TERRE HAUTE —
Monday was Veterans Day and it seemed to be a good time to recall some events of 50 years ago.
I spent two years in the service, most of that time with the U.S. Army at Fort Dix in New Jersey.
In those days, the president of the United States spoke to the public in front of Independence Hall in Philadelphia on the July 4: Independence Day if you will.
John F. Kennedy was going to continue that tradition in 1963 and some of us in headquarters company decided to make the short trip to Philly. Ordinarily, we would wear civvies in our off time but we had our uniforms on that day since an area was reserved in front of the Hall for the military.
Thousands of people lined the route leading to the Hall, waving and shouting to the president who rode in a convertible and returned the wave, reaching out to touch some lucky people.
His address that day dealt with Europe and trade relations. The speech has been forgotten. The experience: unforgettable.
We completed our two years of service in August of 1963 and returned to the job we had prior to going in the Army — serving as managing editor of The Evening World in Bloomfield.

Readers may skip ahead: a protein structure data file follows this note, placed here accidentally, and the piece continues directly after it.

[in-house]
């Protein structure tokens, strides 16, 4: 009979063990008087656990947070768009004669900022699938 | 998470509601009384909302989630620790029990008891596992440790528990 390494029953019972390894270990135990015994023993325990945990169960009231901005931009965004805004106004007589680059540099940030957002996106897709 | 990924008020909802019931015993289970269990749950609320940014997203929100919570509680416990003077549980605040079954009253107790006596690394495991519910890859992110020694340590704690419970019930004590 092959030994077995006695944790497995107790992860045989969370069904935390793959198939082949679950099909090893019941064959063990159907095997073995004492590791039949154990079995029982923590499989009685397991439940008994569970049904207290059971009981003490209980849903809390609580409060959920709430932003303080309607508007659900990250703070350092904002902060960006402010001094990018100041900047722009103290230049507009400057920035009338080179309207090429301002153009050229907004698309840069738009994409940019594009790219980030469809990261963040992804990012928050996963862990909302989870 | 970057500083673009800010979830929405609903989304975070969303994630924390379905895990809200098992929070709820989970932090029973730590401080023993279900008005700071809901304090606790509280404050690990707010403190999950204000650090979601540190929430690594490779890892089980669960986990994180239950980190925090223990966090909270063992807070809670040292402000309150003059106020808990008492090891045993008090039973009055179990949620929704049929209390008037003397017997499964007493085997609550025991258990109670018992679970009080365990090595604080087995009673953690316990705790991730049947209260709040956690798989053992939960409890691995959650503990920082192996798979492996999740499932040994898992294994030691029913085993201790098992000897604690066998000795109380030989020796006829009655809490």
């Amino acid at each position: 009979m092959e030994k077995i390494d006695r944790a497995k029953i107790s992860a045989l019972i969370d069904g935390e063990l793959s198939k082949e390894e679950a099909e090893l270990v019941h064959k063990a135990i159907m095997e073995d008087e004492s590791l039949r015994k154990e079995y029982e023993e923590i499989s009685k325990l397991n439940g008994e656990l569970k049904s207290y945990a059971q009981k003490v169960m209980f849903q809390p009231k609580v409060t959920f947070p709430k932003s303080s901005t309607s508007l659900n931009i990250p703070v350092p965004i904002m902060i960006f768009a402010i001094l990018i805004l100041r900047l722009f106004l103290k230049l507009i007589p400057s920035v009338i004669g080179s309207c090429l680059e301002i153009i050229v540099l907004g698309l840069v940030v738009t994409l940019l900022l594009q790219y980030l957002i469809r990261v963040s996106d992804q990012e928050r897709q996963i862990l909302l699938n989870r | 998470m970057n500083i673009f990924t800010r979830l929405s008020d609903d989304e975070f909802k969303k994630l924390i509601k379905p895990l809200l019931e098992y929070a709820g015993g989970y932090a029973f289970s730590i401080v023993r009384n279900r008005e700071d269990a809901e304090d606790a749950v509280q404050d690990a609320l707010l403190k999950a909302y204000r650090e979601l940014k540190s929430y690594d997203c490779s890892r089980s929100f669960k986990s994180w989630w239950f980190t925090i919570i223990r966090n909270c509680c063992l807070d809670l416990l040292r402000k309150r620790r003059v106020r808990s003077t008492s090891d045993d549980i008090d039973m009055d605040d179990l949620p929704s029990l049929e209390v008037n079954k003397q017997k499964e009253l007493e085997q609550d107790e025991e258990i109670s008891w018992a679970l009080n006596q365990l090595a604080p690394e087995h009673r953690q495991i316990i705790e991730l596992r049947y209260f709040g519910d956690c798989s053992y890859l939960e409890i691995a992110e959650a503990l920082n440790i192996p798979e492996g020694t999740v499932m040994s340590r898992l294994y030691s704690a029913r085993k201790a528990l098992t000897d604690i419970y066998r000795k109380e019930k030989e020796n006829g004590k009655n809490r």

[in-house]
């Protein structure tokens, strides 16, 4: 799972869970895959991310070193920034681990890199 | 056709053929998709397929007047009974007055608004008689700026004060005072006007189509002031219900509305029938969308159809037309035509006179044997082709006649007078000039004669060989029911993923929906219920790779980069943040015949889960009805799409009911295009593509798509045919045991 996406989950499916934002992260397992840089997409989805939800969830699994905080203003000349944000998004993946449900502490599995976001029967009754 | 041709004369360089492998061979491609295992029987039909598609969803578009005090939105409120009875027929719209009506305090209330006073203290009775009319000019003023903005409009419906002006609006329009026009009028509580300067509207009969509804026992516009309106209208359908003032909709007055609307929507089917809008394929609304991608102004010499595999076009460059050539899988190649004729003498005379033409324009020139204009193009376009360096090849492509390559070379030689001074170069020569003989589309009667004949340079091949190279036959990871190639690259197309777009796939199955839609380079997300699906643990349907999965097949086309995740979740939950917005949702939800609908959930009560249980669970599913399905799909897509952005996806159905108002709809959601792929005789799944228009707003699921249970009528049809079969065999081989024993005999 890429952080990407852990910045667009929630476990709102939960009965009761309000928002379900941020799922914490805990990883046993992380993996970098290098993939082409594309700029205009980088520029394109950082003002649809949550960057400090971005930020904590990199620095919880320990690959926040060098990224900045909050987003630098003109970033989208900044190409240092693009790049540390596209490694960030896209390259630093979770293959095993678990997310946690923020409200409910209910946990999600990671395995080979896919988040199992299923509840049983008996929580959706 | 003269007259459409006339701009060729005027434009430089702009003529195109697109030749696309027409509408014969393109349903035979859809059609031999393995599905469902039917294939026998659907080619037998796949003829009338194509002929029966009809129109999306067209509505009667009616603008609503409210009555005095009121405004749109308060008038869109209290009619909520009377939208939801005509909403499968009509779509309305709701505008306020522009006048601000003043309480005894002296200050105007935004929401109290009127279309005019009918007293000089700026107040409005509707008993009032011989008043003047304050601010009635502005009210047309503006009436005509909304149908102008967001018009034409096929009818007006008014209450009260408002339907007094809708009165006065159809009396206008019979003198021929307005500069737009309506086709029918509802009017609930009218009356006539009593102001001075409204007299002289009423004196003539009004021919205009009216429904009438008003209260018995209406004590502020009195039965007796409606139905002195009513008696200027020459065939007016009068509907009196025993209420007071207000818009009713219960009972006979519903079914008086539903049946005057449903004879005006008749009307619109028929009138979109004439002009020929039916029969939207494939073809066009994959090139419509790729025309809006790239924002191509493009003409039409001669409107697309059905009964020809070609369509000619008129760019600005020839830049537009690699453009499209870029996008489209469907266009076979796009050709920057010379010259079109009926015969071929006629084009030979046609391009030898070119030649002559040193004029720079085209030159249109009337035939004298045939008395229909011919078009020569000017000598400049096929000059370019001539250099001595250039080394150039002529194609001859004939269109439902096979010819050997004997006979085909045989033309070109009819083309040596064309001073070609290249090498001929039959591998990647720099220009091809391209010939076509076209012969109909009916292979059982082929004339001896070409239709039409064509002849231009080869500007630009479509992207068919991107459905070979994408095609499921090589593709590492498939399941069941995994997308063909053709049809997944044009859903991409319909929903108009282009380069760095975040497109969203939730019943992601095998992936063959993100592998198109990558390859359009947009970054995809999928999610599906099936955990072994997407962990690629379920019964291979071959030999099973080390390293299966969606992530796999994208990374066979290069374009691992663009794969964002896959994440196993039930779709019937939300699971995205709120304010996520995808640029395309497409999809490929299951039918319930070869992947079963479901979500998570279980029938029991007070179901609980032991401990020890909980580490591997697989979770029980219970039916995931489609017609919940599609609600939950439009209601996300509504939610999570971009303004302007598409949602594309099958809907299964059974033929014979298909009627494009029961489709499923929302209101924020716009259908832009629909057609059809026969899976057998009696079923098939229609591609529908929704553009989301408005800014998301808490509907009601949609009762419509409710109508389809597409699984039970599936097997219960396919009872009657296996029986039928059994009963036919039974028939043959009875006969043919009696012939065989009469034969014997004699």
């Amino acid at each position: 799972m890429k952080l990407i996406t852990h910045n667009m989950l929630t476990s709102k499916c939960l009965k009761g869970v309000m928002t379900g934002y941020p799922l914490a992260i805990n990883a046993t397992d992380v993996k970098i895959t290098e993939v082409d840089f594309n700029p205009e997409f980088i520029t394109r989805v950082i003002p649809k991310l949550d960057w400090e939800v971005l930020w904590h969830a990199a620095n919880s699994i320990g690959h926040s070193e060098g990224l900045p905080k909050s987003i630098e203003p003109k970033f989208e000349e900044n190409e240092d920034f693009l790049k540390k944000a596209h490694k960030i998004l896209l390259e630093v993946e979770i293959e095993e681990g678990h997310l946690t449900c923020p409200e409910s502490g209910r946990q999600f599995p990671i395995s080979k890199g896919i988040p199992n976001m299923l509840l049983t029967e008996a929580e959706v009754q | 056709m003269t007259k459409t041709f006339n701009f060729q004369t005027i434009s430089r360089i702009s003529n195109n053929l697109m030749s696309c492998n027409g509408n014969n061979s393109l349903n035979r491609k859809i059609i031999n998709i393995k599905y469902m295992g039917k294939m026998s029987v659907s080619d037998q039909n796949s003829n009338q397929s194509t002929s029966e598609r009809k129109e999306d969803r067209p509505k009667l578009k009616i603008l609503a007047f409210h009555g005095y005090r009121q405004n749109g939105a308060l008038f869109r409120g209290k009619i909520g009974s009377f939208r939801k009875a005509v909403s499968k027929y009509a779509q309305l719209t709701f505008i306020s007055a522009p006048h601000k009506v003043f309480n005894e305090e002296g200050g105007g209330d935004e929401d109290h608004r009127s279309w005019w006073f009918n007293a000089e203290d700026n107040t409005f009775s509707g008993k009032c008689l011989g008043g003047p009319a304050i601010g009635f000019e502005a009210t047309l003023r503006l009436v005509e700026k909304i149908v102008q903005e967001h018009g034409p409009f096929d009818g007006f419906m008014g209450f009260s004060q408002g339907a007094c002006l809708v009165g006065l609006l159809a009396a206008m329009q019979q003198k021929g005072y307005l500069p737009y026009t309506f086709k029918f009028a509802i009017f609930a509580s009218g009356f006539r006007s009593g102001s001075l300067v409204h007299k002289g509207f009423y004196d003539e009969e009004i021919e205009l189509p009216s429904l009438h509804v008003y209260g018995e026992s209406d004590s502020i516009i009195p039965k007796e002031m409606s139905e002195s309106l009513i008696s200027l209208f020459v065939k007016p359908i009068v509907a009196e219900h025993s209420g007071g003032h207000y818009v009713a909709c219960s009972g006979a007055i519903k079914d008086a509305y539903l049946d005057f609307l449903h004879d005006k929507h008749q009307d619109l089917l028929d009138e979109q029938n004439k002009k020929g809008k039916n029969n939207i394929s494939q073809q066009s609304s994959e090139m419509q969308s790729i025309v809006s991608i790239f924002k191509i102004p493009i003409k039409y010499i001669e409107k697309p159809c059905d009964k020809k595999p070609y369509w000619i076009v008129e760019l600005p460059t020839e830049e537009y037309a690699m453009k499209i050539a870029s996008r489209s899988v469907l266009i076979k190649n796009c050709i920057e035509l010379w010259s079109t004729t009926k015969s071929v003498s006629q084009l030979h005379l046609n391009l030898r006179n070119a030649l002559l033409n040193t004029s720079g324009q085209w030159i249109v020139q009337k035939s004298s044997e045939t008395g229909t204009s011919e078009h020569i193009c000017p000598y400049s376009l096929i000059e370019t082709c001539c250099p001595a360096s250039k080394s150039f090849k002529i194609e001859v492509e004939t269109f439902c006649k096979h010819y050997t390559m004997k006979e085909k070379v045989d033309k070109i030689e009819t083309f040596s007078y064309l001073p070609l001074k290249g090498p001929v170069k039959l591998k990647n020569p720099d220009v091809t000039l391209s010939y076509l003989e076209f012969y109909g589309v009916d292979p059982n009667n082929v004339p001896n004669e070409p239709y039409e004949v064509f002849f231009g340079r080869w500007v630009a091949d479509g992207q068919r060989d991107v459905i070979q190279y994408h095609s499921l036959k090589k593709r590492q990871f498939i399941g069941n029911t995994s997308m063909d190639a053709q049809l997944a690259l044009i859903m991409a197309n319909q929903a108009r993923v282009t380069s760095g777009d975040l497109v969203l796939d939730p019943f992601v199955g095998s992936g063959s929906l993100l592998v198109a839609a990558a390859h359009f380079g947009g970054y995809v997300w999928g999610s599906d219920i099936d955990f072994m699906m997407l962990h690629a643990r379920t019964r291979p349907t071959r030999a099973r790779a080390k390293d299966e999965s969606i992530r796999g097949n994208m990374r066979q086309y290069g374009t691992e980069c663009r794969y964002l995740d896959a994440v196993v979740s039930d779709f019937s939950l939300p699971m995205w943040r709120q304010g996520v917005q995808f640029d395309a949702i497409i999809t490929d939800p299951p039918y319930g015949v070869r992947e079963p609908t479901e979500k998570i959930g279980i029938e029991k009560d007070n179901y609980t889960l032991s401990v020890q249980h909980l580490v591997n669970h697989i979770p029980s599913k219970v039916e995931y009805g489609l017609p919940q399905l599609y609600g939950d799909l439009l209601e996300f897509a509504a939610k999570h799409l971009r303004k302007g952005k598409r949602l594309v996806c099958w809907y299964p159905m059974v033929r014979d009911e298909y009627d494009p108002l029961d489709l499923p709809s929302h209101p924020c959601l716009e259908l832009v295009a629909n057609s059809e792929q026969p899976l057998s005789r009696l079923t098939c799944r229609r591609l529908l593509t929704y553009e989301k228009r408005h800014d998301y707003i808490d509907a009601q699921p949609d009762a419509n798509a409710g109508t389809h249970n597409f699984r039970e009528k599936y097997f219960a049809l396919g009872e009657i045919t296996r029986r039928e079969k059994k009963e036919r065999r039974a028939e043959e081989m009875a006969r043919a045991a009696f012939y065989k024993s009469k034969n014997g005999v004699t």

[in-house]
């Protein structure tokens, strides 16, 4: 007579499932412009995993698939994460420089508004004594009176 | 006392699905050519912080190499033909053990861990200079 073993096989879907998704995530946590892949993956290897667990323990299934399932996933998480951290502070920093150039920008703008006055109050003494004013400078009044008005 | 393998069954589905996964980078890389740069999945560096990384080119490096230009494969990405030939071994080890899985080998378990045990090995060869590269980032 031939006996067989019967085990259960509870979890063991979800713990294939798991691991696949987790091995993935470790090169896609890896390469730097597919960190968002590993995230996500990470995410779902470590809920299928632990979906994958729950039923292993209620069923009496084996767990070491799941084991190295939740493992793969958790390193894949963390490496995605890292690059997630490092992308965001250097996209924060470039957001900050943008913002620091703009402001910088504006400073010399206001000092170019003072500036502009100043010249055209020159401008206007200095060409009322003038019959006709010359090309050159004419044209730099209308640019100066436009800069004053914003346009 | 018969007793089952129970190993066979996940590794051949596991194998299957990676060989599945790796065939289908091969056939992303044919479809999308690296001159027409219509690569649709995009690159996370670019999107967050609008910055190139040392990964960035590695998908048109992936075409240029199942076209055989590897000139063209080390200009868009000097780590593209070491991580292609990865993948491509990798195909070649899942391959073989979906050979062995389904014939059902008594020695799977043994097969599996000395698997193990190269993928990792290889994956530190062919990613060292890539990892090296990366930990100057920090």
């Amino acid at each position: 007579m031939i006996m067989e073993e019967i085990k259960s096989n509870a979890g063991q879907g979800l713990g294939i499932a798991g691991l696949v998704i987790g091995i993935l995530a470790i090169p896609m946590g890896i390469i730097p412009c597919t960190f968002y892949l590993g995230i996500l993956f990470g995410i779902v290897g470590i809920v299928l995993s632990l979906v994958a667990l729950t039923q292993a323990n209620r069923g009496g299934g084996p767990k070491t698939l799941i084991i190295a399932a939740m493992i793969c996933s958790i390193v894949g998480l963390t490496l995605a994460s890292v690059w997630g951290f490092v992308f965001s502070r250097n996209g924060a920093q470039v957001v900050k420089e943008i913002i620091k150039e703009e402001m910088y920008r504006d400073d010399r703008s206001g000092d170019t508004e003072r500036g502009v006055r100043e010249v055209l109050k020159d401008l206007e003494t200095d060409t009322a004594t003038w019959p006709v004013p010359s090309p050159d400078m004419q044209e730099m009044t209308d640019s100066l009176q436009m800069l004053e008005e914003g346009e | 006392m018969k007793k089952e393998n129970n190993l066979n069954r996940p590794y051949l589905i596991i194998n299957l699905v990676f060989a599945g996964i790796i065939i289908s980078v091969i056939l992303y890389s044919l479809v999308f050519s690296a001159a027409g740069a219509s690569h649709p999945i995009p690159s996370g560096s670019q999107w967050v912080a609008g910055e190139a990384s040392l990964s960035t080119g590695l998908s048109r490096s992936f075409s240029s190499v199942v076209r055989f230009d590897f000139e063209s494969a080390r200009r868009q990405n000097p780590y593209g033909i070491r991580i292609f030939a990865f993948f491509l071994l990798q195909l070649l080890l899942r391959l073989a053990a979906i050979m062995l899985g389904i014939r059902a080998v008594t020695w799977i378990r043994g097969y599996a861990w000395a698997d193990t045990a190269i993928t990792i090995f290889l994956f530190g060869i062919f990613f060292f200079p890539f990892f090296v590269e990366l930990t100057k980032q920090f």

We had just returned from lunch on November 22 when the phone rang in our office. The boss’s daughter called and said the television was reporting that the president had been shot in Dallas.
We hurried to our UPI teletype machine in the back of of the building — it made a lot of noise — and the first bulletins were being sent. Early reports indicated the governor of Texas and others may have been hit. Eventually, the news came that the shot had been fatal to Kennedy.
That meant making over our front page, something that was not easy to do since our linotype operators had to set all the new type and hot metal had to be used to make a picture of the president.
Somehow, it was done and our front page had the basic news that evening complete with black border.
Most basketball games scheduled for that evening were postponed and I made my way to my apartment, just off the town square.
There were no smiling faces among the people in the downtown area and tears flowed from some.
We got home and turned on the television and watched events that unfolded the next three days. And wept, especially when John John saluted his father’s casket as it made its way through the streets of Washington.
Tom Reck may be contacted by telephone at (812) 232-3231, by email at firstname.lastname@example.org or by mail at 4284 South 5th Street, Apt. 3, Terre Haute, IN, 47802.